The scientific fact is seen as separate from values except where the values themselves are scientific (viz. skepticism, passing peer review, citing borrowed sources, being secular, etc.) Scientific values are assumed to have a worldwide acceptance which is simply observed and in no way created by the scientific establishment. Obviously, thirty seconds of reflection completely dispels this… uh, illusion. The scientific establishment is recent, conventional, and in no way arose spontaneously but is rather a system of institutionalized gatekeepers that intentionally (but more often systemically) patrol scientific values by a hundred different means. Again, I don’t say any of this to discredit the truth of the values, only the claim that the consensus arises spontaneously, has always existed in some form for as long as there was “science” (as opposed to being created between the World Wars) and is preserved by only by the innocent and free desires of reason itself and not by hundreds of different sticks and carrots.




  1. robalspaugh said,

    May 3, 2016 at 6:14 am

    In a minute I’m going to click the link and read all about this important new science, but before I do: why doesn’t the result of the experiment prove that the task can be completed correctly 30% of the time?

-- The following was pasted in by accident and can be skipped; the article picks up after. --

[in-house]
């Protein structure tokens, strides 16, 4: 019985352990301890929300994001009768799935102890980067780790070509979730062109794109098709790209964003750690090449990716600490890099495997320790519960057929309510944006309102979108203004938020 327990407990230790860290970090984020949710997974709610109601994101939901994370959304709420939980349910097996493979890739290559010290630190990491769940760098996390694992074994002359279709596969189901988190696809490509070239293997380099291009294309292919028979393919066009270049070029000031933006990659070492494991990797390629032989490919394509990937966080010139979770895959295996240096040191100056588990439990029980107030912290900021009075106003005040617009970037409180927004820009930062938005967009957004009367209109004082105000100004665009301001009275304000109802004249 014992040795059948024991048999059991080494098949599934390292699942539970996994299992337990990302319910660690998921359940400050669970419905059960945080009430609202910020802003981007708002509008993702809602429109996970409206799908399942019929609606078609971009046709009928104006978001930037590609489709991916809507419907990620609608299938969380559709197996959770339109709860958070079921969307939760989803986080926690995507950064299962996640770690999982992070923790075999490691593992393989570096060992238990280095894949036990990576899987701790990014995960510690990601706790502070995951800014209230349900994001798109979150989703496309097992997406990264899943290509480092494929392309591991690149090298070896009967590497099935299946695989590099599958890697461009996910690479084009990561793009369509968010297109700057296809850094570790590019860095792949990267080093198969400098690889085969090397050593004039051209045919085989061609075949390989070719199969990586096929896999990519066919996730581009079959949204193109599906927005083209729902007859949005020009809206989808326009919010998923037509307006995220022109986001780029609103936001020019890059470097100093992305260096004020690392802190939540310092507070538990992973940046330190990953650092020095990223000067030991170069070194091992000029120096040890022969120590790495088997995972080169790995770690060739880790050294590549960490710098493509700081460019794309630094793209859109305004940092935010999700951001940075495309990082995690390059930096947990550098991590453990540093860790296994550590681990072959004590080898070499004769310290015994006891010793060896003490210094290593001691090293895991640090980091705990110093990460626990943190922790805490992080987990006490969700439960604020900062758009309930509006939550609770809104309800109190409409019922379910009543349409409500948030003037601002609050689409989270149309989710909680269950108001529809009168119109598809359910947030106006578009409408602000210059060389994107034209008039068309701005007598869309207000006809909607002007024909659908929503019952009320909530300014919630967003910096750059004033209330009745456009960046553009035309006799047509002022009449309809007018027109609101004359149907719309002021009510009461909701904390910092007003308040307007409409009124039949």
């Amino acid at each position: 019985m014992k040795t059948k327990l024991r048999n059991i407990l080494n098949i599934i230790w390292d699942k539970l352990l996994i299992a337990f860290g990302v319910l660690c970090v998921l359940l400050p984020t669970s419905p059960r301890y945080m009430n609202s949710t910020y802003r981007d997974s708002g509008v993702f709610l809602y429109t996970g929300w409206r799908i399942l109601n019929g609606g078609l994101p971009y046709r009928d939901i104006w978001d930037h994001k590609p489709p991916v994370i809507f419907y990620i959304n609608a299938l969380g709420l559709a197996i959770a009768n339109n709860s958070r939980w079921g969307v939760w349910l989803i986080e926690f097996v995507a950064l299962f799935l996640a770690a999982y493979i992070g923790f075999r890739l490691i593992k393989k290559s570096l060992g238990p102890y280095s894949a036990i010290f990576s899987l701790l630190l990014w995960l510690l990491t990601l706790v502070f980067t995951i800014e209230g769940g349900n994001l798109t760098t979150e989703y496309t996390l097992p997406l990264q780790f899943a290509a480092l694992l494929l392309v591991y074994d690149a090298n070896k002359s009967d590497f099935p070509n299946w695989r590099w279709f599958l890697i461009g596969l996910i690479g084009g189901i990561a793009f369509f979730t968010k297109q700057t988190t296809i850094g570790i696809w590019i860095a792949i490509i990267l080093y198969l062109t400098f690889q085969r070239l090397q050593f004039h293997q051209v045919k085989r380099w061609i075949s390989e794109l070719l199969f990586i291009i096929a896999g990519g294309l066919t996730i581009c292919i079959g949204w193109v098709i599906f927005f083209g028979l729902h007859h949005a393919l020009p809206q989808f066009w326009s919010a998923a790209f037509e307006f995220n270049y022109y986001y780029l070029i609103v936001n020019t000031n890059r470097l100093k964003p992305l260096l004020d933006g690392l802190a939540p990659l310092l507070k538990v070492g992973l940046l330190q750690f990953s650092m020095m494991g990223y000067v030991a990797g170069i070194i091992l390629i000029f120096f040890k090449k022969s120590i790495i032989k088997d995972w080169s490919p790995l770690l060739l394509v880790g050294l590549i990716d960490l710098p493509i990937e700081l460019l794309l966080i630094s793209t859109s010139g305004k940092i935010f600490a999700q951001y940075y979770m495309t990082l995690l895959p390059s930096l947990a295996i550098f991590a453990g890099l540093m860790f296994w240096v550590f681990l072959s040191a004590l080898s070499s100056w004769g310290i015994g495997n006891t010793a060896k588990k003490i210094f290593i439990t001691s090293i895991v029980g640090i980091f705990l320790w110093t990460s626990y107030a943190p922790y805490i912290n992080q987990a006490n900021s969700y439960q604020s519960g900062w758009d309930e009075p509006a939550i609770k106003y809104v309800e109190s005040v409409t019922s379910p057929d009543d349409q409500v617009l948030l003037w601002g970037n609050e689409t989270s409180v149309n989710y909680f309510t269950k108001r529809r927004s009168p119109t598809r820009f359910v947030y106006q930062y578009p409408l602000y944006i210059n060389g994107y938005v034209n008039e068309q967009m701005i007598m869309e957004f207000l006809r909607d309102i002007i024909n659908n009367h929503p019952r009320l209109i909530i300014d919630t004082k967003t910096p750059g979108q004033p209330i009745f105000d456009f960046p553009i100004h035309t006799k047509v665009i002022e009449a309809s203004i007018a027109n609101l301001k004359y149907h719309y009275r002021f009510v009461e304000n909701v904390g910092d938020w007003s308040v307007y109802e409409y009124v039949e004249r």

• May 3, 2016 at 6:17 am

      You’ll see. Basically, the result was determined by a five-sided die while the test subjects were initially told it wasn’t.

      • robalspaugh said,

        May 3, 2016 at 6:19 am

        Excellent proof of precognition or that the human brain can synchronize with machinery in a kind of neuro-telemancy!

        I have read it now and can’t wait for my students to bring up this modest little result–sometimes we trick ourselves into thinking we’ve done something–into a devastating counter to our intrinsic principle to act for an end.

      • May 3, 2016 at 6:54 am

        Every experiment – and in some sense all human knowledge – is trying to get from particular results to universal rules, but particulars don’t come with any labels of what they are instances of.

      • robalspaugh said,

        May 3, 2016 at 7:42 am

        Really nice way to say that. Stolen for class.

  2. Michael 2 said,

    May 6, 2016 at 10:37 am

    Be therefore cunning as serpents and harmless as doves. (Matthew 10:16, more or less)

    Jesus did not always tell the truth. Neither did he lie. Always telling the whole truth is impossible in the first place but possibly unwise in the second.

    If you commit to always blurting out everything you know any time someone pokes you with a stick is the opposite of freedom; you are re-acting, not acting. When Jesus was asked about paying taxes to Caesar, he dodged the question basically and taught one of the most profound lessons of all time, a lesson that is also challenged by “no man can serve two masters”; yes, you can: God and Caesar!

    So Jesus never lied (so far as I know), but he artfully dodged many questions.